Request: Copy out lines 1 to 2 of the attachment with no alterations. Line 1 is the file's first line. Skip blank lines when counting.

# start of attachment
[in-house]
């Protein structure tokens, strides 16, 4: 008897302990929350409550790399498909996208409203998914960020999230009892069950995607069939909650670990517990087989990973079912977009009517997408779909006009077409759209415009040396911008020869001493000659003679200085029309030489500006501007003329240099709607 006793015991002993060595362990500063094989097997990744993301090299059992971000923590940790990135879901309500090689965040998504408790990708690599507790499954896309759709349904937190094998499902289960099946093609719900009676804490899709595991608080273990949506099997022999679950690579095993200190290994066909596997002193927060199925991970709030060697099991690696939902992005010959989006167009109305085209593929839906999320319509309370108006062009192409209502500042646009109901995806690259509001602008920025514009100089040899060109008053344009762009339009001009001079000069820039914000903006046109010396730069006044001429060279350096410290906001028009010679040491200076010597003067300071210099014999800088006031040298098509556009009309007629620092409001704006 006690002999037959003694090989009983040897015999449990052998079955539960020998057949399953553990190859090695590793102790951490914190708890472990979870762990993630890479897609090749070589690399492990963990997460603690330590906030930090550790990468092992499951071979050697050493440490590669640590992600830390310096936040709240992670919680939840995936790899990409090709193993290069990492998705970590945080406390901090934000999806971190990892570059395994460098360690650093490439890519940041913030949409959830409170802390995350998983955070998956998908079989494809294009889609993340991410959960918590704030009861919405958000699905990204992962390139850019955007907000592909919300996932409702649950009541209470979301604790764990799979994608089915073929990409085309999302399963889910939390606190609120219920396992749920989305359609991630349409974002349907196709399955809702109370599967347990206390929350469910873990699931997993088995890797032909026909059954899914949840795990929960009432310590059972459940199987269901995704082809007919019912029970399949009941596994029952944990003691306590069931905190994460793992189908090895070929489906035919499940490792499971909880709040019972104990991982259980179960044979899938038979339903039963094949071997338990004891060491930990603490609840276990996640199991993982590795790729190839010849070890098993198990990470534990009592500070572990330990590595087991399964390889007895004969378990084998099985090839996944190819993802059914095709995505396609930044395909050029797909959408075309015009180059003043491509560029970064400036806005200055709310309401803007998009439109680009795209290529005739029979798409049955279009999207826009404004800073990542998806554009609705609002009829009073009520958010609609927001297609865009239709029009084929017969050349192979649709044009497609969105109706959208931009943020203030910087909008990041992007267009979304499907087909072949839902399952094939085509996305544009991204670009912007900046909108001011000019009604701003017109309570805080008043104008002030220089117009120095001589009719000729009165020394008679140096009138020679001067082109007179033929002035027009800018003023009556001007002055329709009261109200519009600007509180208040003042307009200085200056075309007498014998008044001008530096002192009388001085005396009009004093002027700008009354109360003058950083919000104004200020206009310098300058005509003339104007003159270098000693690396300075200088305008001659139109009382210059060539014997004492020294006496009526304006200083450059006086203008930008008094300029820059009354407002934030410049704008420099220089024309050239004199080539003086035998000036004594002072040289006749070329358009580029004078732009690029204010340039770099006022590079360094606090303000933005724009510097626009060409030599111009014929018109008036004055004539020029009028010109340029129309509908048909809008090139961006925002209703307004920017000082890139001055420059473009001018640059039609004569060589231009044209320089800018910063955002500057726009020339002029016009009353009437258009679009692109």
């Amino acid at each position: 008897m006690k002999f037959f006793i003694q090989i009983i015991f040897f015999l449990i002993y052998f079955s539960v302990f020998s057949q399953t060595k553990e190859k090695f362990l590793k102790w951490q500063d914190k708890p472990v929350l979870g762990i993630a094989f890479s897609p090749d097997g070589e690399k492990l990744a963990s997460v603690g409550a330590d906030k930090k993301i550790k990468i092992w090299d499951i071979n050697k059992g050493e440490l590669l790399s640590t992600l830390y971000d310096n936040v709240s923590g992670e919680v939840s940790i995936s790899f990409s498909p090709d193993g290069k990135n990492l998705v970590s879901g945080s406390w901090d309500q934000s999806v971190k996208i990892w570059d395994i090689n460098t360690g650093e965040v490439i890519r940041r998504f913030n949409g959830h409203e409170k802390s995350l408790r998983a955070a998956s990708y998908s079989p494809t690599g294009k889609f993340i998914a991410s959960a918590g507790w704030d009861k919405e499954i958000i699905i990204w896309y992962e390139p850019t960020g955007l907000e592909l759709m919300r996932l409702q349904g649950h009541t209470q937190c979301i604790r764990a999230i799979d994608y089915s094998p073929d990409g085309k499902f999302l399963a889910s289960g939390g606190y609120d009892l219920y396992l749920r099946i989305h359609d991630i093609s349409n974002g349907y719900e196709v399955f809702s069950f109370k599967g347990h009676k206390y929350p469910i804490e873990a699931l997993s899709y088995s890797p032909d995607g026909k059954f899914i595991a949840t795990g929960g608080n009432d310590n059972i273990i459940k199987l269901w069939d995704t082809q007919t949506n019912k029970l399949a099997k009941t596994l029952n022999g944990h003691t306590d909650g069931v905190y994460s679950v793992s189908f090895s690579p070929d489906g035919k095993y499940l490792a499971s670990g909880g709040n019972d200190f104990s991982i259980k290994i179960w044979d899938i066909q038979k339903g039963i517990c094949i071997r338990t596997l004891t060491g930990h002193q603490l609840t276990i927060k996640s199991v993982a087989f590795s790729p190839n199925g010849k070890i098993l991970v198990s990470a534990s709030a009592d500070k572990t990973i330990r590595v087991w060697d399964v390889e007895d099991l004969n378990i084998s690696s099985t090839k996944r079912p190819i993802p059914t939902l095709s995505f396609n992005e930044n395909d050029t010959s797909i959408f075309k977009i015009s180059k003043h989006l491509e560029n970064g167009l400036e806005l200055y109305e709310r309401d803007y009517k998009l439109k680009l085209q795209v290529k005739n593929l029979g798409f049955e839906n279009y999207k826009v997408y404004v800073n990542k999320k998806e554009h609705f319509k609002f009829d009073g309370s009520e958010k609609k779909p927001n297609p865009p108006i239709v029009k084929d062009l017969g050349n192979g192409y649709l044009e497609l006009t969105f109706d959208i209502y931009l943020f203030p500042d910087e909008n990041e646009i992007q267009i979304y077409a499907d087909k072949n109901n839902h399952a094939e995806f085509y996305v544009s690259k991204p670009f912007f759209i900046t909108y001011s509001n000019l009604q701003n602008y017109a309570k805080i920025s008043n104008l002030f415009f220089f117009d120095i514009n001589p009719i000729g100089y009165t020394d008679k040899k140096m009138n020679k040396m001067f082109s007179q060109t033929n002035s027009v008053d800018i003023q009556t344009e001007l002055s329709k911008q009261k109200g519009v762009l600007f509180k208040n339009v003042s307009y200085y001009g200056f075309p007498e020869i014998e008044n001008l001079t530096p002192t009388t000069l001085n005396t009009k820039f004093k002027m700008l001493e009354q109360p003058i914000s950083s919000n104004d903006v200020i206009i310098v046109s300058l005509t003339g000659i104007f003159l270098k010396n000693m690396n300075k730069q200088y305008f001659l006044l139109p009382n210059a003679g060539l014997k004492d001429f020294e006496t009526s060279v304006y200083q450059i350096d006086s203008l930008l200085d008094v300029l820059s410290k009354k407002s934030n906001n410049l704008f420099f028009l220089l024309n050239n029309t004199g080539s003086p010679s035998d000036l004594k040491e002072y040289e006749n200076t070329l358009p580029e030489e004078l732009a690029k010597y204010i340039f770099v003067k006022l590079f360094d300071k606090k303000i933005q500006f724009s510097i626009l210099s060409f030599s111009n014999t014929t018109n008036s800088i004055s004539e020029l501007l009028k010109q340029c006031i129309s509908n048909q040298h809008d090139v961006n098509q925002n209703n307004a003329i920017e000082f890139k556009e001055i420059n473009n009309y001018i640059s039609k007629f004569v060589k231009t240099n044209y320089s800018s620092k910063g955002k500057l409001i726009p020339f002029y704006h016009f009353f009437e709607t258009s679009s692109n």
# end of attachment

[in-house]
């Protein structure tokens, strides 16, 4: 008897302990929350409550790399498909996208409203998914960020999230009892069950995607069939909650670990517990087989990973079912977009009517997408779909006009077409759209415009040396911008020869001493000659003679200085029309030489500006501007003329240099709607 006793015991002993060595362990500063094989097997990744993301090299059992971000923590940790990135879901309500090689965040998504408790990708690599507790499954896309759709349904937190094998499902289960099946093609719900009676804490899709595991608080273990949506099997022999679950690579095993200190290994066909596997002193927060199925991970709030060697099991690696939902992005010959989006167009109305085209593929839906999320319509309370108006062009192409209502500042646009109901995806690259509001602008920025514009100089040899060109008053344009762009339009001009001079000069820039914000903006046109010396730069006044001429060279350096410290906001028009010679040491200076010597003067300071210099014999800088006031040298098509556009009309007629620092409001704006 006690002999037959003694090989009983040897015999449990052998079955539960020998057949399953553990190859090695590793102790951490914190708890472990979870762990993630890479897609090749070589690399492990963990997460603690330590906030930090550790990468092992499951071979050697050493440490590669640590992600830390310096936040709240992670919680939840995936790899990409090709193993290069990492998705970590945080406390901090934000999806971190990892570059395994460098360690650093490439890519940041913030949409959830409170802390995350998983955070998956998908079989494809294009889609993340991410959960918590704030009861919405958000699905990204992962390139850019955007907000592909919300996932409702649950009541209470979301604790764990799979994608089915073929990409085309999302399963889910939390606190609120219920396992749920989305359609991630349409974002349907196709399955809702109370599967347990206390929350469910873990699931997993088995890797032909026909059954899914949840795990929960009432310590059972459940199987269901995704082809007919019912029970399949009941596994029952944990003691306590069931905190994460793992189908090895070929489906035919499940490792499971909880709040019972104990991982259980179960044979899938038979339903039963094949071997338990004891060491930990603490609840276990996640199991993982590795790729190839010849070890098993198990990470534990009592500070572990330990590595087991399964390889007895004969378990084998099985090839996944190819993802059914095709995505396609930044395909050029797909959408075309015009180059003043491509560029970064400036806005200055709310309401803007998009439109680009795209290529005739029979798409049955279009999207826009404004800073990542998806554009609705609002009829009073009520958010609609927001297609865009239709029009084929017969050349192979649709044009497609969105109706959208931009943020203030910087909008990041992007267009979304499907087909072949839902399952094939085509996305544009991204670009912007900046909108001011000019009604701003017109309570805080008043104008002030220089117009120095001589009719000729009165020394008679140096009138020679001067082109007179033929002035027009800018003023009556001007002055329709009261109200519009600007509180208040003042307009200085200056075309007498014998008044001008530096002192009388001085005396009009004093002027700008009354109360003058950083919000104004200020206009310098300058005509003339104007003159270098000693690396300075200088305008001659139109009382210059060539014997004492020294006496009526304006200083450059006086203008930008008094300029820059009354407002934030410049704008420099220089024309050239004199080539003086035998000036004594002072040289006749070329358009580029004078732009690029204010340039770099006022590079360094606090303000933005724009510097626009060409030599111009014929018109008036004055004539020029009028010109340029129309509908048909809008090139961006925002209703307004920017000082890139001055420059473009001018640059039609004569060589231009044209320089800018910063955002500057726009020339002029016009009353009437258009679009692109």